Nevada’s sports betting model protects consumers

September 26, 2018 11:39 PM
September 26, 2018 11:39 PM

Earlier this year, the Supreme Court ruled in Murphy v. NCAA that a federal ban on sports betting was unconstitutional, giving each state and sovereign tribal nation the opportunity to create their own legal sports betting markets. This is welcome news for fans and consumers, as well as state and local economies. States that choose to legalize sports betting, which many are expected to do, will give people the opportunity to place wagers in safe, protected, regulated environments for the first time in 25 years.

Outside of Nevada that is.

While states have been quick to act – Delaware being the first state to capitalize on PASPA’s repeal with New Jersey, Mississippi and West Virginia not far behind – Nevada has been safely offering legal, regulated sports betting for decades. There are good lessons to be learned from that experience.

As the former chairman of the Nevada Gaming Control Board, I believe Nevada provides an excellent example of how best to protect the integrity of the game, the wager, the data and most importantly, the consumer.

The control board’s mission is simple and effective: “To protect the stability of the gaming industry through investigations, licensing, and enforcement of laws and regulations; to ensure the collection of gaming taxes and fees an essential source of state revenue; and to maintain public confidence in gaming.” There is a staff of over 400 people who administer, audit, enforce and tax our facilities around the state to ensure each bet placed is authentic and fair.

In my role at control board, I witnessed the Nevada sports betting model in action and firmly believe the state’s legislative and regulatory framework should serve as a blueprint for other states to follow.

Primarily, Nevada’s model is built to protect consumers. This is achieved through a fair tax rate that encourages healthy competition among sportsbooks, making the legal market more enticing for consumers than the unprotected illegal market. And because no unnecessary fees are paid to outside interests, the legal market can stay competitive and profitable for bettors and sportsbooks alike.

Many have asked if legalized sports betting could impact the integrity of games. Fortunately, the Nevada market has detailed regulations that address this very issue, including prohibiting sportsbooks from knowingly accepting wagers from players, coaches and officials on events in which they participate; requiring sportsbooks to obtain customer information to share with regulators when appropriate; and, notifying regulators of wagers they deem in their judgment to be suspicious.

This regulatory framework doesn’t just protect the integrity of the game, it also protects the integrity of the data and the bet. In the active Nevada model today, sports betting companies, regulators, leagues and data providers can all share information in real-time. In doing so, this will preserve the undetermined outcome of a contest and the accuracy of statistics while identifying and stopping suspicious wagering activity before it takes hold. Together, their shared interest in preserving the integrity of the games, data and bet has allowed legal operators to successfully regulate and monitor sports betting for decades, and for games to continue unscathed.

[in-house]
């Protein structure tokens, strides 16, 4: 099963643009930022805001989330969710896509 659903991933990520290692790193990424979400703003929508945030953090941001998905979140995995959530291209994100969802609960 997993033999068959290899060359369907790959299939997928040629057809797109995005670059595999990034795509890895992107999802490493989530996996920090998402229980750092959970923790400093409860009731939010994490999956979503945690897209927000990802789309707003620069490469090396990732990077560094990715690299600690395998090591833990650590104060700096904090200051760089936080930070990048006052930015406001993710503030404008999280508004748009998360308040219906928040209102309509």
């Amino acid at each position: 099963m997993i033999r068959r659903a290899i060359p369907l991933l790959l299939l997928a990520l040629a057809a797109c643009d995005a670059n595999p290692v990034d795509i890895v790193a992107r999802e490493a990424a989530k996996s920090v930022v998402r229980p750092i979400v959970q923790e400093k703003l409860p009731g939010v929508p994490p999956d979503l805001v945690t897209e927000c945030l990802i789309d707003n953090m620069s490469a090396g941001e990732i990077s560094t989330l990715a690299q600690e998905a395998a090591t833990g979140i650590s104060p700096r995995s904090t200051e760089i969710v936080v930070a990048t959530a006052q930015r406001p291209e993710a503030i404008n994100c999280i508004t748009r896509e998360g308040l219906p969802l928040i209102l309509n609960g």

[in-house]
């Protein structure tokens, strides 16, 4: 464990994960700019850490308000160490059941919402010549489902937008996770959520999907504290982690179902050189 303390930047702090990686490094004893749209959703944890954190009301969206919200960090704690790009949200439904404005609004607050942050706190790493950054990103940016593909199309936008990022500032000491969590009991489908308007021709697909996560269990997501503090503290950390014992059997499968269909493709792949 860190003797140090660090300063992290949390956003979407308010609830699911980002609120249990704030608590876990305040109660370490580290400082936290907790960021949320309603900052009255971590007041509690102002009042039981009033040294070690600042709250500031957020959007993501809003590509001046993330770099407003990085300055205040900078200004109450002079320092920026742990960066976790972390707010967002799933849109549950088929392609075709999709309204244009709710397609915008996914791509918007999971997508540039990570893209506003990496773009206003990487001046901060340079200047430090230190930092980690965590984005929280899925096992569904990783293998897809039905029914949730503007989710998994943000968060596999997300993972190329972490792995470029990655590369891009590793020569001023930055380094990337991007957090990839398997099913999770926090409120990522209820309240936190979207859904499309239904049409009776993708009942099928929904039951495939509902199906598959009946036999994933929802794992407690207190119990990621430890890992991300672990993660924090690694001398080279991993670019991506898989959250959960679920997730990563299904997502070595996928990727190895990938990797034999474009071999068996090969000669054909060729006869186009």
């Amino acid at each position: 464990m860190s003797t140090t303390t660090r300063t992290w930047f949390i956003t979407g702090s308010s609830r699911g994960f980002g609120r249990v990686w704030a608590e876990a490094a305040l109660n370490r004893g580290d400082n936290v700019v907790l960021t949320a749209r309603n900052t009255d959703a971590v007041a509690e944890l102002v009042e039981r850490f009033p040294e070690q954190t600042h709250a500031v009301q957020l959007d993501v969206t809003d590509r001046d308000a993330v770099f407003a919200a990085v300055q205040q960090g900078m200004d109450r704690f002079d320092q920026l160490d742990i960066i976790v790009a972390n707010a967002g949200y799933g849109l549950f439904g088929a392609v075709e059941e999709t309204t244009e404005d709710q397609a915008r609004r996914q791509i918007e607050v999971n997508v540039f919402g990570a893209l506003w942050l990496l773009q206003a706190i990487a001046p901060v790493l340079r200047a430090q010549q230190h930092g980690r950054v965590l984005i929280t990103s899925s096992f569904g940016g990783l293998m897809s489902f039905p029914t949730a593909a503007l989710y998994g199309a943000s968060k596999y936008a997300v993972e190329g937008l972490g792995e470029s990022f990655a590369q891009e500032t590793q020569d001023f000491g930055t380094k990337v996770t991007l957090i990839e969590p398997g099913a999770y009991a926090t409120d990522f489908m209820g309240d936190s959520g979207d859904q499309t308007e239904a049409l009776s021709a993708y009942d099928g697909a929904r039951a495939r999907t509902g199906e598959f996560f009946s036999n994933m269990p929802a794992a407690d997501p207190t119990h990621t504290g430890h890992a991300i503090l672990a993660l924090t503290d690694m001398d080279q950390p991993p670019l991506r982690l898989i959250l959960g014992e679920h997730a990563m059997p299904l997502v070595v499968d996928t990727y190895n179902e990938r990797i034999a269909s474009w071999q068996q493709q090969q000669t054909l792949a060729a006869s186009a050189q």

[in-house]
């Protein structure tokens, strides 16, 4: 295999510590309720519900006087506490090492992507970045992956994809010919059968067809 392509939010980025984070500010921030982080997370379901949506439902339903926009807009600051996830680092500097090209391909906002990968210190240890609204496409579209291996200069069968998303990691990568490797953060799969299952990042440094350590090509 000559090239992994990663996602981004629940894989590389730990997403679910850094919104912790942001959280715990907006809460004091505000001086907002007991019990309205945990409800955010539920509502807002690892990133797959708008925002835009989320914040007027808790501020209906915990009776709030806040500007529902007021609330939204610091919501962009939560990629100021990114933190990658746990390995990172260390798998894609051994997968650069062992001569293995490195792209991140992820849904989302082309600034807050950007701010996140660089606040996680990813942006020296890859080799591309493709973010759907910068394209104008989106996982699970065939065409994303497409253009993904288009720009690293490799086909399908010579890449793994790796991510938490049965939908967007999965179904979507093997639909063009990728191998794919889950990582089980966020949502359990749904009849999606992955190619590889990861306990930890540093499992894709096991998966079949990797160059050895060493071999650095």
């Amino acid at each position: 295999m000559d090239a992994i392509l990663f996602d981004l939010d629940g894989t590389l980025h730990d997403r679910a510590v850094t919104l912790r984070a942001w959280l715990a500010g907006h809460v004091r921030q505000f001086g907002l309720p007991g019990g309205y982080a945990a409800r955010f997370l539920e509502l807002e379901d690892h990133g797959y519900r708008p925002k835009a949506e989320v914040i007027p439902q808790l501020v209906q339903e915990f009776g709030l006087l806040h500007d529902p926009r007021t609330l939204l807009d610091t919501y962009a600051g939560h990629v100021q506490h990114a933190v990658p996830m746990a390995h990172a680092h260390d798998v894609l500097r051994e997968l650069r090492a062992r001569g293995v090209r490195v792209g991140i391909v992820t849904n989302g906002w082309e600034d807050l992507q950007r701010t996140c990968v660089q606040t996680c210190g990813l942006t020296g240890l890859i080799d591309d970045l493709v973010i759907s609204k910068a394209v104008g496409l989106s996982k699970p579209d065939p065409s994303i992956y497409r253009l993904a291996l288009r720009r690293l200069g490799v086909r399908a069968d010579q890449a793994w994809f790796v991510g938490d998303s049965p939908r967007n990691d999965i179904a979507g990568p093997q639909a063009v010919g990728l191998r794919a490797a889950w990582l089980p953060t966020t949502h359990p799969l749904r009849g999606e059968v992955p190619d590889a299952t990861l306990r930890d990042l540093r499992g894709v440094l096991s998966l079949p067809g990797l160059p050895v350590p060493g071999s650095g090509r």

For proof that these requirements are working, look no further than the National Hockey League’s Vegas Golden Knights. The coexistence of a professional sports team in the heart of Las Vegas has been a shining example of what a well-regulated, legal sports betting market can do. As the American Gaming Association noted earlier this year: “There has not been a documented integrity issue by allowing full scale betting, including in-game propositions, on the team.”

It’s important that lawmakers in each state continue to provide opportunities for consumers to seek information about responsible gambling. With an expected increase in bettors, there should be corresponding efforts to ensure everyone is aware of how to bet responsibly.

Although the Supreme Court’s ruling will undoubtedly expand legal betting opportunities in the United States, gaming is already happening in 40 states and 260 jurisdictions, the vast majority of which have strong responsible gambling initiatives already in place. It’s important to remember that gaming is a thriving industry, guided by effective regulations that have safeguarded consumers for decades. The addition of sports betting will be no different.

Nevada has been able to implement these key pillars by working closely with government agencies, lawmakers, law enforcement and citizens. Success requires participation from all stakeholders. This was a decision made by Nevadans for Nevadans and I encourage other states to learn from our experience and take advantage of the potentially vast economic benefits.

I am confident that if states choose a sports betting model that places an emphasis on protecting consumers first they will be well-positioned to safeguard the integrity of the games and deliver a victory for taxpayers and the economy.

A.G. Burnett is the former Chairman of the Nevada Gaming Control Board. He is currently a partner in the Gaming & Administrative Law Group with McDonald Carano.


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